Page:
The road to generating transplantable organs: From blastocyst complementation to interspecies chimeras

Canbin Zheng, Emily B. Ballard, Jun Wu

Research output: Contribution to journalReview articlepeer-review

Abstract

Growing human organs in animals sounds like something from the realm of science fiction, but it may one day become a reality through a technique known as interspecies blastocyst complementation. This technique, which was originally developed to study gene function in development, involves injecting donor pluripotent stem cells into an organogenesis-disabled host embryo, allowing the donor cells to compensate for missing organs or tissues. Although interspecies blastocyst complementation has been achieved between closely related species, such as mice and rats, the situation becomes much more difficult for species that are far apart on the evolutionary tree. This is presumably because of layers of xenogeneic barriers that are a result of divergent evolution. In this Review, we discuss the current status of blastocyst complementation approaches and, in light of recent progress, elaborate on the keys to success for interspecies blastocyst complementation and organ generation.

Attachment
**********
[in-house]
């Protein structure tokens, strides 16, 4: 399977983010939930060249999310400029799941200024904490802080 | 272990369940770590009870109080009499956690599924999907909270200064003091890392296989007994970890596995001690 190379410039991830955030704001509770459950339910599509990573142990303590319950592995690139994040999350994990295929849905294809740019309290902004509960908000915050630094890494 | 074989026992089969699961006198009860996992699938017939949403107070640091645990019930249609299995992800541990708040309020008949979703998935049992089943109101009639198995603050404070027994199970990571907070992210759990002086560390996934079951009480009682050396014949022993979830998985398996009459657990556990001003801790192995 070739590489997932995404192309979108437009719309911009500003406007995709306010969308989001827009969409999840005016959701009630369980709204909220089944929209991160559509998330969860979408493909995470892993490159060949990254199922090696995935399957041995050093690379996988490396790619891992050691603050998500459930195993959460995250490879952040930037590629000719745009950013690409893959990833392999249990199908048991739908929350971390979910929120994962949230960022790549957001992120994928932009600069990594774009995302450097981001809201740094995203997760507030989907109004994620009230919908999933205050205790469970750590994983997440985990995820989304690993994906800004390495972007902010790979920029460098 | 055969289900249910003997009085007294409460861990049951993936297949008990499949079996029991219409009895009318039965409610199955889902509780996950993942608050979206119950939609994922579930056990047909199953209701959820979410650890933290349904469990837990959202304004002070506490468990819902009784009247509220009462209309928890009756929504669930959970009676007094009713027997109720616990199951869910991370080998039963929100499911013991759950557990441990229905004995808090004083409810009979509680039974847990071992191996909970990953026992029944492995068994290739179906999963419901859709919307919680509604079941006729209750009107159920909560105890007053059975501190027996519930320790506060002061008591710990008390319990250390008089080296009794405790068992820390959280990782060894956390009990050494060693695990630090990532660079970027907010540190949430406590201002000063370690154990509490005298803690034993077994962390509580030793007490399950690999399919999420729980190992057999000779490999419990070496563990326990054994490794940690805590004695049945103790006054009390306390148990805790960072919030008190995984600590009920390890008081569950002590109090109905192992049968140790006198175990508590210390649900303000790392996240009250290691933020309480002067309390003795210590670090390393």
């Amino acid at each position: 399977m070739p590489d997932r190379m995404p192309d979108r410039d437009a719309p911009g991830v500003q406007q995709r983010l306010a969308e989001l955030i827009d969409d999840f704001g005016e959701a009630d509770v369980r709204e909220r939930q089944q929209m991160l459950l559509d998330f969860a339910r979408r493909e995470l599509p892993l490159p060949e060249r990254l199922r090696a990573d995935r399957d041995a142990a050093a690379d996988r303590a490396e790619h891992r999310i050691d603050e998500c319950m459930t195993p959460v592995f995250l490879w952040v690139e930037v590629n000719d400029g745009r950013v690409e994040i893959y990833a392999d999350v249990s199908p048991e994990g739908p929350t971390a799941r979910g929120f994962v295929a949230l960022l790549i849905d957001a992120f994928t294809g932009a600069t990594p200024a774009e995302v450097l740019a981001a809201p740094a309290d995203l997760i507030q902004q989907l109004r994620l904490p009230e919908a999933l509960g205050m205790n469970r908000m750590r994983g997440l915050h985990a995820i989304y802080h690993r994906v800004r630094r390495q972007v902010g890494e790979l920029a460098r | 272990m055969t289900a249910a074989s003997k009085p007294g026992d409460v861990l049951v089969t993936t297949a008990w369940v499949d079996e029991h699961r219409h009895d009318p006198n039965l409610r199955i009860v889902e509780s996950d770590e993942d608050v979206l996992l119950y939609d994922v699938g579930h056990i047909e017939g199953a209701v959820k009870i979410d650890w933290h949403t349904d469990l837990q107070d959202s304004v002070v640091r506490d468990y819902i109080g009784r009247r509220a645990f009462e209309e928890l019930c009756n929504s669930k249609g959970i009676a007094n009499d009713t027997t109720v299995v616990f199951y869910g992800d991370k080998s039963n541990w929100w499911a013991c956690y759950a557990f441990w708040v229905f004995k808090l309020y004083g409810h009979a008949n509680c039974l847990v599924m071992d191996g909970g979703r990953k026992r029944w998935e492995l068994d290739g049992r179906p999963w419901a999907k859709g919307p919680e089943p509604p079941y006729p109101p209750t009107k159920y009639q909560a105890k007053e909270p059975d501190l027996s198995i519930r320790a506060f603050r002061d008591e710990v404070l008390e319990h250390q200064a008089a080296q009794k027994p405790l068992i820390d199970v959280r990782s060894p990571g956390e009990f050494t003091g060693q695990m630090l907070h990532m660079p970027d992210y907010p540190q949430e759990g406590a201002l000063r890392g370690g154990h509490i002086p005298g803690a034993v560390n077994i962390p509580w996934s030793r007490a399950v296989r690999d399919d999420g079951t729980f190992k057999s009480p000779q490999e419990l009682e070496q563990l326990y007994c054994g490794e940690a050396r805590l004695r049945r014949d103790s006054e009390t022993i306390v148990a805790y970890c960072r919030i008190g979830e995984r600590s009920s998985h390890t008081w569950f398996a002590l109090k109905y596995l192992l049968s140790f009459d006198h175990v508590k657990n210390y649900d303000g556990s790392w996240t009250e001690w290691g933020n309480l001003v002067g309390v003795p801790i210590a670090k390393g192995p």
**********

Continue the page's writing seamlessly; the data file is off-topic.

Original languageEnglish (US)
Article numberdev195792
JournalDevelopment (Cambridge)
Volume148
Issue number12
DOIs
StatePublished - Jun 2021

Keywords

  • Blastocyst complementation
  • Chimera competency
  • Interspecies chimera
  • Interspecies organogenesis
  • Pluripotent stem cell
  • Xenogeneic barriers

ASJC Scopus subject areas

  • Molecular Biology
  • Developmental Biology

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